columns were more lofty. At the ancient piece of carving, wrought out
East end of the South front is the of a solid piece of elm. The basement vestry-room. The nave is longer than story of the tower is appropriated as a the ailes; as the Western part of the baptistry, in the centre of which is former is bounded Northward by a placed a font of variegated marble, portion of the rectory - house, and inscribed “The gift of Thomas Go- Southward by the tower. The latter lightly, Esq. of Liverpool.” On the has two handsome arches of commuNorth wall is affixed à monument of nication with the nave and South white marble in the Gothic style, de- aile; and to the South-west angle is signed by T. Rickman, architect, in- attached a smaller tower, within scribed in old English characters :
which is a stone staircase leading to
the belfry. “ In memory of John Rackham, esq. of
Mention is made of this Church Liverpool, merchant, who died Feb. xvjj, early in the Fourteenth Century;, for MDCCCXV. aged lxjj years."
Newcourt, in his “Repertorium," reAscending the tower, which is 96 cords William de Samford to have feet high, or 345 feet above the high been Rector of it in 1319: and from water mark, there is a
the gracefully pointed arches of four manding and beautiful view of rural of the window apertures, and of the and marine scenery in all its pictu- lower arches of the nave and tower, resque varieties. Liverpool, the seat I am induced to suppose, that the of busy commerce and industry, on parts containing them are the most the West, embosomed in an exten- ancient portions of the Edifice. The sive valley, presents a congregated four apertures which I thus allude scene of multiplied spires, domes, to, are, the window on the West &c. seated on the Estuary of the side of the tower; those at the East Mersey, on whose spacious bosom ma- and West ends of the nave, and that jestic vessels sail along to greet the at the East end of the North aile. circling main. On the North the Of what forms the tracery of them country presents a level surface as far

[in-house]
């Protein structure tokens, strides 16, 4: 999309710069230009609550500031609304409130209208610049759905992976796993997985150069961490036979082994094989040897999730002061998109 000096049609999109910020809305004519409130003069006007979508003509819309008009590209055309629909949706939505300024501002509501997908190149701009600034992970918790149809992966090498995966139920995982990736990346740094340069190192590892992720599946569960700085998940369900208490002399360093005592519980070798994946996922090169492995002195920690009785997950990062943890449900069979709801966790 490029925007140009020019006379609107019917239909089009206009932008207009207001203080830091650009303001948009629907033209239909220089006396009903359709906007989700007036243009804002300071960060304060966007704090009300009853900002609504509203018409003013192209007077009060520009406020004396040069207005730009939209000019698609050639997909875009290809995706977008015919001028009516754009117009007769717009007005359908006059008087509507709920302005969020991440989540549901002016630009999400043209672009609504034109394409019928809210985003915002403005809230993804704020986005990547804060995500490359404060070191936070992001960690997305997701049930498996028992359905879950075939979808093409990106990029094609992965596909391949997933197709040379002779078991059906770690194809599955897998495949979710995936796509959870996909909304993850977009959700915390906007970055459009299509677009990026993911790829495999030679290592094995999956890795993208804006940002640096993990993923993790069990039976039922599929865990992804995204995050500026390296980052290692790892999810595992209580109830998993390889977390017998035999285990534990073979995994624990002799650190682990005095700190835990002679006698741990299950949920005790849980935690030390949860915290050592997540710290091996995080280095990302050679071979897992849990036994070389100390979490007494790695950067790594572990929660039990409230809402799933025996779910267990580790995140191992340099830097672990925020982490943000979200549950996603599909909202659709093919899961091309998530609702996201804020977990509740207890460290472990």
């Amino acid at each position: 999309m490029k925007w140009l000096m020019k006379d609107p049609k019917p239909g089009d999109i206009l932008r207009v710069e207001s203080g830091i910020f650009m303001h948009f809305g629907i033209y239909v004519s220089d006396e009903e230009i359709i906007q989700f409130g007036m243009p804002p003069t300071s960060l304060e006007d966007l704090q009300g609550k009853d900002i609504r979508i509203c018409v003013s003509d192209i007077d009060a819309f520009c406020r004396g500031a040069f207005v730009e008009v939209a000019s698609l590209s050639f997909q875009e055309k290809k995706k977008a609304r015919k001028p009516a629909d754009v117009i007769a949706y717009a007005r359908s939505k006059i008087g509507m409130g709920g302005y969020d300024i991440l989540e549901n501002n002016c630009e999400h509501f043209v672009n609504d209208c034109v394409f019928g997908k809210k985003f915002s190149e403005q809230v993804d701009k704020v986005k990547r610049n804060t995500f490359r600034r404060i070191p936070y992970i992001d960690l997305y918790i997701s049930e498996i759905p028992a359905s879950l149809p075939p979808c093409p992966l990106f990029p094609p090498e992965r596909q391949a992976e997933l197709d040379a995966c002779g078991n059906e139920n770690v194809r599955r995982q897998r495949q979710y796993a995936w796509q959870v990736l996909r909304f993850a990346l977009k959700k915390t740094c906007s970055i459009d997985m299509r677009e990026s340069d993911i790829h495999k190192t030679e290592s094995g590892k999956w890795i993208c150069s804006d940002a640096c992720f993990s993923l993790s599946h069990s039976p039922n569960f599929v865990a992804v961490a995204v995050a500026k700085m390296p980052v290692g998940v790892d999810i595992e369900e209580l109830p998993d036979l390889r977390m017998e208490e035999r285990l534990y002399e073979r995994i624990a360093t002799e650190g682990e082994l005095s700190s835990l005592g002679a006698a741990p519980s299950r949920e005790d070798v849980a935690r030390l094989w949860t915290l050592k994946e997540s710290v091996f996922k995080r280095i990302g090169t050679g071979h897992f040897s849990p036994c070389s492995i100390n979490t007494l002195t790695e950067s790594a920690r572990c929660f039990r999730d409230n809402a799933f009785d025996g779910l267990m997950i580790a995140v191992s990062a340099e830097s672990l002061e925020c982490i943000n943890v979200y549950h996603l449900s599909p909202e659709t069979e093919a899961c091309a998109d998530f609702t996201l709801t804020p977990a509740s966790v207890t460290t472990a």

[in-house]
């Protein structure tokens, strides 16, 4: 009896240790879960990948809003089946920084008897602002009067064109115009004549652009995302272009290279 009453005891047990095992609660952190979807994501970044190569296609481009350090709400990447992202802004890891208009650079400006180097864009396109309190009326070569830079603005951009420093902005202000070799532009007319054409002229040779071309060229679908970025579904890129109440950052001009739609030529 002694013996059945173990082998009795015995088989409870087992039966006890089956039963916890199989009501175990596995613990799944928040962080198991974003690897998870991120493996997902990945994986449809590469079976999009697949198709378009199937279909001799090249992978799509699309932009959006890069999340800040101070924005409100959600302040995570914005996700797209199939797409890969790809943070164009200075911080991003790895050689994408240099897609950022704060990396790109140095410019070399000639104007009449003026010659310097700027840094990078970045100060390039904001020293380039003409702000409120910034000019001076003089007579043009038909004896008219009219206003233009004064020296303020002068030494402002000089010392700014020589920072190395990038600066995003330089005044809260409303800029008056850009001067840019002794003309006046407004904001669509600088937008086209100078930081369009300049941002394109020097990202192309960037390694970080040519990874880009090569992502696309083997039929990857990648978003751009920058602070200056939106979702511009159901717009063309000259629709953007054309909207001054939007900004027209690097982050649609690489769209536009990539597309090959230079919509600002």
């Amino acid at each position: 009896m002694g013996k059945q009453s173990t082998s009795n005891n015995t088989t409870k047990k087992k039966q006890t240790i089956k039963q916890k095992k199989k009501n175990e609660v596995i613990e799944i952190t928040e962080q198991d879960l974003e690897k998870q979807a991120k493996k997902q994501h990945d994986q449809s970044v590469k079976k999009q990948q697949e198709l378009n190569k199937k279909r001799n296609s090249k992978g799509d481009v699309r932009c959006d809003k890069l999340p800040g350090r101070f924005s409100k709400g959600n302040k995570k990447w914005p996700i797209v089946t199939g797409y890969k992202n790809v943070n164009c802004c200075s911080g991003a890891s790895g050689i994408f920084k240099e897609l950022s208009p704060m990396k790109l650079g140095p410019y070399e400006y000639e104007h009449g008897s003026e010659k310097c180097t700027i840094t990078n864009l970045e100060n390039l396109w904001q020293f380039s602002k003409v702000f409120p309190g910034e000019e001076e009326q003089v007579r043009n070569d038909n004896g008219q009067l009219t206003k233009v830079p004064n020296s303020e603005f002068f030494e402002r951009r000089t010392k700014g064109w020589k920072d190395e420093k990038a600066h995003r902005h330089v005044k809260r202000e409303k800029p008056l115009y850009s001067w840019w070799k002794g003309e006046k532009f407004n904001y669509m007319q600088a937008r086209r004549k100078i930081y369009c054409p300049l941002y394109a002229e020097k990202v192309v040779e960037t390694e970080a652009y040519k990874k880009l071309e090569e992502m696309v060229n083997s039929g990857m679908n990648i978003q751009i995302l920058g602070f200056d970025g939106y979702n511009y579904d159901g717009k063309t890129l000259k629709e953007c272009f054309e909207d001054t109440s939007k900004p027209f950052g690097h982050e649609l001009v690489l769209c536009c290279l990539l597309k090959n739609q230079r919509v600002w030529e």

may have been originally, is unceras the eye can trace the prospect. tain; the said West window of the The West is closed by the distant tower has, at present, three lights or mountains of Wales, whose craggy divisions with cingue-foil heads; and tops exhibit a sombre grandeur in small upright mullions, with corres